1. Before reading Isaiah 58:1-12, introduce both the intended practice of fasting and the way people were abusing it. Briefly point out the question/answer format in the passage. Then have the passage read by two readers, one taking the prophet's part, reading accusingly verses 1-2 and 3b-12; the second reader interrupts in the role of the surprised people, to pose the question in verse 3a. Both readers should use voice inflection and facial expression to emphasize both the format and the meaning of the exchange. Practice reading so that the rhetorical questions in verses 5-7 imply their answers.

2. Prayer of Confession: Lord, we can taste the difference salt makes on food, and we can see the difference light makes. We also know that you call us to make a difference in our world, but we confess that much of the time, we would rather not make a difference. We are not brave enough to take a stand for what we know is right. We prefer to stay with our own friends rather than make friends with the friendless. We would rather do what we want to do than take care of others. We want to be one of the crowd and safe. Forgive us. Give us the power to light up the world with your love and to season it with your justice. Amen.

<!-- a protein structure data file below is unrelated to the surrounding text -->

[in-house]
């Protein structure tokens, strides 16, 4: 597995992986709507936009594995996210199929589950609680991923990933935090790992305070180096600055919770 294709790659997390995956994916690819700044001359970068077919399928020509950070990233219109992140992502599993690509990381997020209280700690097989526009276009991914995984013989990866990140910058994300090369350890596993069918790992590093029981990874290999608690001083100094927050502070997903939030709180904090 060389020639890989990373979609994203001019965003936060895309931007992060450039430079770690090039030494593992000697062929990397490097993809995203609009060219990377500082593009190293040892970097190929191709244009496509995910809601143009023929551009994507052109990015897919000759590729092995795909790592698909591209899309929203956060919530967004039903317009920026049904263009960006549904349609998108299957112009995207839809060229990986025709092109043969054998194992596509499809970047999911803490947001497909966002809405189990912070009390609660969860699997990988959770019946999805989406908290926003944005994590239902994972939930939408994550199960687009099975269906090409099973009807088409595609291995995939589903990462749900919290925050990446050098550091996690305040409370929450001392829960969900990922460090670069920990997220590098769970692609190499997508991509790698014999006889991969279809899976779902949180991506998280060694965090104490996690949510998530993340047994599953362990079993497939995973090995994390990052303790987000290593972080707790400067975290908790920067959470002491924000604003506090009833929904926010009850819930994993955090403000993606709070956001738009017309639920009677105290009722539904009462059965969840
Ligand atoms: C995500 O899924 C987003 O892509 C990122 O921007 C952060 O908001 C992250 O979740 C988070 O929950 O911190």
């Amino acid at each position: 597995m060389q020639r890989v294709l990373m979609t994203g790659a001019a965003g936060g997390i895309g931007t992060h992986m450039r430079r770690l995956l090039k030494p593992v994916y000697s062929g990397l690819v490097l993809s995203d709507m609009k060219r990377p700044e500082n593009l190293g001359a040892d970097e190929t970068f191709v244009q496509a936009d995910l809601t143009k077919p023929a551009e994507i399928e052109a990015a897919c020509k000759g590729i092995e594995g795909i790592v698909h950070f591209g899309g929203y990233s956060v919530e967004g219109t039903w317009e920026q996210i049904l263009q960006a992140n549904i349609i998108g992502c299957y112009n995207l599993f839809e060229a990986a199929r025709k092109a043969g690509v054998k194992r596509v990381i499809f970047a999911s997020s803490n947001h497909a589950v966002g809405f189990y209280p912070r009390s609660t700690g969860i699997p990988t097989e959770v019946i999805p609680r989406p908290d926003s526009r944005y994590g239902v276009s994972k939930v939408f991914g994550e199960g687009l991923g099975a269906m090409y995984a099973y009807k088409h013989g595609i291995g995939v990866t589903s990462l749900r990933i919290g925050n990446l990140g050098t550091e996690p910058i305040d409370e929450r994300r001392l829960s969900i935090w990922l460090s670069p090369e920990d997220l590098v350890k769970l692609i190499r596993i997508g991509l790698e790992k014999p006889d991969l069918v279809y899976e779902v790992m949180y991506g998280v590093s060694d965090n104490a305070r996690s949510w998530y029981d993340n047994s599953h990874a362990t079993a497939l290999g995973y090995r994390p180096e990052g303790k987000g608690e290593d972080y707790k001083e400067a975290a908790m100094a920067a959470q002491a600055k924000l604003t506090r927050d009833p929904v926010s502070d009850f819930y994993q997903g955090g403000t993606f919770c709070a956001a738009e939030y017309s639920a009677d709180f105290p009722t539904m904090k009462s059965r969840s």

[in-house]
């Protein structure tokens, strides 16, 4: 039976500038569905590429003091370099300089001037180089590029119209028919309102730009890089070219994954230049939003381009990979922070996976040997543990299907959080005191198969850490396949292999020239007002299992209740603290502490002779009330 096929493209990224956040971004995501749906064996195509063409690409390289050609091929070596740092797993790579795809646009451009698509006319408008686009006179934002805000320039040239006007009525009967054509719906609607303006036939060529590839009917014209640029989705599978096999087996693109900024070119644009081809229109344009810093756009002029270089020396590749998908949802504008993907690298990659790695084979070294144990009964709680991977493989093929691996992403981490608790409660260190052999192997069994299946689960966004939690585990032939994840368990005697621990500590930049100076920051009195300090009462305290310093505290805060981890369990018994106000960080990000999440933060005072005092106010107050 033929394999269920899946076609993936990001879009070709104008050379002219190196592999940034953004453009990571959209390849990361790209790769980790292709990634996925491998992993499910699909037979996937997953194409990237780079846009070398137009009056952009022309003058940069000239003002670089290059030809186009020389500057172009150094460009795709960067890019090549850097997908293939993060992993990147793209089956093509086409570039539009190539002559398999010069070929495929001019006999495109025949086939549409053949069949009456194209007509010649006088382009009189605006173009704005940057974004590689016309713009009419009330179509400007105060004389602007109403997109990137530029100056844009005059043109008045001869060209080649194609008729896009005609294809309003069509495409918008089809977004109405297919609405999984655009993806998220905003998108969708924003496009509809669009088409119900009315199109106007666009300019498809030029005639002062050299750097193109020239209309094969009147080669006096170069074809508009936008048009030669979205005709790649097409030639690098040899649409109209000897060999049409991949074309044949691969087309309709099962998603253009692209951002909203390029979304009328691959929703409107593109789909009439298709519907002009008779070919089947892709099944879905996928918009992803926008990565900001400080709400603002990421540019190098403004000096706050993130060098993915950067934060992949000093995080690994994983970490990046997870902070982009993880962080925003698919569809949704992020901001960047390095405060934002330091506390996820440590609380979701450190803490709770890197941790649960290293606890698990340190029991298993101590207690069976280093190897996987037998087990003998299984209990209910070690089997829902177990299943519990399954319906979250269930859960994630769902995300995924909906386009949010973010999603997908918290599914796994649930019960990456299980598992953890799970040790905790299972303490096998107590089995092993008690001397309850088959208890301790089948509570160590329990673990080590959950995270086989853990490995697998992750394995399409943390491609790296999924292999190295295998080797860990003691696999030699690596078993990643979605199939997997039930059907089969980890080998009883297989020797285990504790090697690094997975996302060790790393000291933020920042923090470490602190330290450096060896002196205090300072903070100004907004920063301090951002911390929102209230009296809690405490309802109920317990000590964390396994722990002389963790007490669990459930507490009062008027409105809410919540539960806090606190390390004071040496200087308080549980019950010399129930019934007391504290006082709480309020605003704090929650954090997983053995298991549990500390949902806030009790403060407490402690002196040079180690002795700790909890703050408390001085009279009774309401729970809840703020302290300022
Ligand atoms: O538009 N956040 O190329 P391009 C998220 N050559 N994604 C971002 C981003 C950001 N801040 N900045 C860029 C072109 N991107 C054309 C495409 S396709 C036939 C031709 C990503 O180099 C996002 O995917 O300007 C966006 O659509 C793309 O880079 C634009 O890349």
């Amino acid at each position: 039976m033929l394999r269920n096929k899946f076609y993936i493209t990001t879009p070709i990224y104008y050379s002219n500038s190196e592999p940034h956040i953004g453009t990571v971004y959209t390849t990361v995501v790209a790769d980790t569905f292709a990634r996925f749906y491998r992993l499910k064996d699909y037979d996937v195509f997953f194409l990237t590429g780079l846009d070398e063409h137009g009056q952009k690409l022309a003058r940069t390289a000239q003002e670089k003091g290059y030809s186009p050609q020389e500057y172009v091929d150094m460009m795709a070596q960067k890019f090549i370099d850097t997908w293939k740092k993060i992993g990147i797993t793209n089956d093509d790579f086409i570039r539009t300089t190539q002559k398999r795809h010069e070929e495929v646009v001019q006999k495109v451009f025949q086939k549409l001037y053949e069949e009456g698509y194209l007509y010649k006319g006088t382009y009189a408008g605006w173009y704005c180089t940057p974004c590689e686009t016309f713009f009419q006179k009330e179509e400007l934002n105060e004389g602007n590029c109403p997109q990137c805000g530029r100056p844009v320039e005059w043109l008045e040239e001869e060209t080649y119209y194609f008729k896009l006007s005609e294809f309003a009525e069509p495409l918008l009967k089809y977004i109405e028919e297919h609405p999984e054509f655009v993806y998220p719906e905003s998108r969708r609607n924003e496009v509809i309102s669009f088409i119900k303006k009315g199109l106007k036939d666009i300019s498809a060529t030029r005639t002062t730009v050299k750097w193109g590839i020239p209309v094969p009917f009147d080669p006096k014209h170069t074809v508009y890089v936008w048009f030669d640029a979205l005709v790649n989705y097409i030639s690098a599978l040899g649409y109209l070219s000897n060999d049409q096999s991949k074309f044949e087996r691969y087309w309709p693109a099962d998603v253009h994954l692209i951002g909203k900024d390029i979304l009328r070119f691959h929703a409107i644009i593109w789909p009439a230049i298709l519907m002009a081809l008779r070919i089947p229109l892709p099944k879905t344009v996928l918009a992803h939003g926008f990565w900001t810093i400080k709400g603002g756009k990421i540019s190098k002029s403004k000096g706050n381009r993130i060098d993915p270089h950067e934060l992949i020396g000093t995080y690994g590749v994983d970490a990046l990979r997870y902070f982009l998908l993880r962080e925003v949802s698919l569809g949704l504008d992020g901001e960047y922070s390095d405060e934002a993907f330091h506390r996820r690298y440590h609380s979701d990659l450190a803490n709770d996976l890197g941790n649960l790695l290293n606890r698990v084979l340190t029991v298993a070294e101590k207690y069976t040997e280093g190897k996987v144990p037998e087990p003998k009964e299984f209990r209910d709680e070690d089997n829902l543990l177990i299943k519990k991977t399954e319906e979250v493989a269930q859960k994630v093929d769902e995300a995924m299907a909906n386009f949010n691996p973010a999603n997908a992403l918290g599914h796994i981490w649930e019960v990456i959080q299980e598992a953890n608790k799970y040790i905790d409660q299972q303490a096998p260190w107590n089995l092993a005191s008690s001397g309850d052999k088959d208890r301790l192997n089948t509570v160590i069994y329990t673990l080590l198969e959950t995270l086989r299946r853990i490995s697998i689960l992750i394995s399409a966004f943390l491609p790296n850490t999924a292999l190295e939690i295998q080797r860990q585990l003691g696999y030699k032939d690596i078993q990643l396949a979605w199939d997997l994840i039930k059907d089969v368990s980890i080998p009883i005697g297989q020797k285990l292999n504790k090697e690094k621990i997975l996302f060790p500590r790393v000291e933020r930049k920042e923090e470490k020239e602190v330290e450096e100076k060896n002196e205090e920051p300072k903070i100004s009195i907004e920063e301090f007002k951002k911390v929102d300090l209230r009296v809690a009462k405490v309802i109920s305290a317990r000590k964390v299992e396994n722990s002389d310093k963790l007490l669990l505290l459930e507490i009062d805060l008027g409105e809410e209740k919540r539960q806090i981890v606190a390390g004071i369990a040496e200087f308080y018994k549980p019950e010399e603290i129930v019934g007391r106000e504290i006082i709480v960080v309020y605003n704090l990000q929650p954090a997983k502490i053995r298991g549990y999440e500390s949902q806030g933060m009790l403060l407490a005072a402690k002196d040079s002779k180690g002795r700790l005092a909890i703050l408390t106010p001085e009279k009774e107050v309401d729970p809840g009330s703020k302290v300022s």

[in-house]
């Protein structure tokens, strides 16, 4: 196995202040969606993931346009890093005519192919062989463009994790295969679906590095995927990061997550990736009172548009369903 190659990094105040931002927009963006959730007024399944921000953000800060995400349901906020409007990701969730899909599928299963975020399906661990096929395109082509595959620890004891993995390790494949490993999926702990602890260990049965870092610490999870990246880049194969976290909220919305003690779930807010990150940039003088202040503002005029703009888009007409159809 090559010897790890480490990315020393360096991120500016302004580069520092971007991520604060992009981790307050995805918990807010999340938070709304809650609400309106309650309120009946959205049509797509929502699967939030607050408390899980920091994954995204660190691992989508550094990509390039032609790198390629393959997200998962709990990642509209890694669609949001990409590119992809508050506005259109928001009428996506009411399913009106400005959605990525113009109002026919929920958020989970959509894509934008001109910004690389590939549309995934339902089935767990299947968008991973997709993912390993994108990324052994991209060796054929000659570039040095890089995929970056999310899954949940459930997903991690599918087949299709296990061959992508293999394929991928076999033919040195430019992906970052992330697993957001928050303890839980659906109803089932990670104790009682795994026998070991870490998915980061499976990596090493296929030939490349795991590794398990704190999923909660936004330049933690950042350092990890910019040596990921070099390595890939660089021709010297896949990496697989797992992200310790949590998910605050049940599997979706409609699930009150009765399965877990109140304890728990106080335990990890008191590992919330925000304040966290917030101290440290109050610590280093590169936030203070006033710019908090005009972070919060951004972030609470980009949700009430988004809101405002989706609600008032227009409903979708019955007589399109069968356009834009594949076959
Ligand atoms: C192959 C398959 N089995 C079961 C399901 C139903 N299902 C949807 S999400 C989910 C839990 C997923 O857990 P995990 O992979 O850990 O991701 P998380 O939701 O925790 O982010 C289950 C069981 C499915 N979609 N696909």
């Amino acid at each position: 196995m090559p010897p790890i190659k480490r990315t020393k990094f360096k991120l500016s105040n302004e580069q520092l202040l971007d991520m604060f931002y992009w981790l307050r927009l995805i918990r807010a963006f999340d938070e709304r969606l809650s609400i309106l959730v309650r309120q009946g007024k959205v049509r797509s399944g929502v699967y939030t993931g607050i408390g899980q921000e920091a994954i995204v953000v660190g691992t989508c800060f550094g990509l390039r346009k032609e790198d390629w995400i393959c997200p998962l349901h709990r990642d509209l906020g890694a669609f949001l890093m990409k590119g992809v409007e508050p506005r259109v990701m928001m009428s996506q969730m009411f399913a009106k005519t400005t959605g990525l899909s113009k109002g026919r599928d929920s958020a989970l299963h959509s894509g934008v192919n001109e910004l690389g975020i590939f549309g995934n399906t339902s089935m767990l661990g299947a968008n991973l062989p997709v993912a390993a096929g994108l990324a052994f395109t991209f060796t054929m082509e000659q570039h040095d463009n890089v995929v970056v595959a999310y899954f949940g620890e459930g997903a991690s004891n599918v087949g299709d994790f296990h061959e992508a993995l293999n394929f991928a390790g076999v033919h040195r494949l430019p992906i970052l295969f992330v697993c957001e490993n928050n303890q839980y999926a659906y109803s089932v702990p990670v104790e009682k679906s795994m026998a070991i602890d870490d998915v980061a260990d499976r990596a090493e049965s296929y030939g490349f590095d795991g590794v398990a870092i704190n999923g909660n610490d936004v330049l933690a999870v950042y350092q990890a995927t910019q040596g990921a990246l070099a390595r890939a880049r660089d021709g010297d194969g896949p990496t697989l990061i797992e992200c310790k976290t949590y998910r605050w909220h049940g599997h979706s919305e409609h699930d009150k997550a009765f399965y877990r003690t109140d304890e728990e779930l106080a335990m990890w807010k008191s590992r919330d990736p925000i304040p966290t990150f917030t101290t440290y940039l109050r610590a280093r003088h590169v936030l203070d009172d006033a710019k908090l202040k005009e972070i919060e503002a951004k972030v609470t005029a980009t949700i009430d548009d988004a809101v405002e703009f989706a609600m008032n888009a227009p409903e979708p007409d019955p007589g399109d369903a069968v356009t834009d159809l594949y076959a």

Sermon Resources

1. To explore the significance of Isaiah's message to nonfasting Christians, describe the actions and feelings of a family as the members get ready for, go to, and return from church on Sunday, without ever experiencing or sharing God's love. Include griping about having to go, arguing about what will be worn; children bickering in the car; children calling other children in their class cruel names; adults making negative comments about the sermon; and so forth.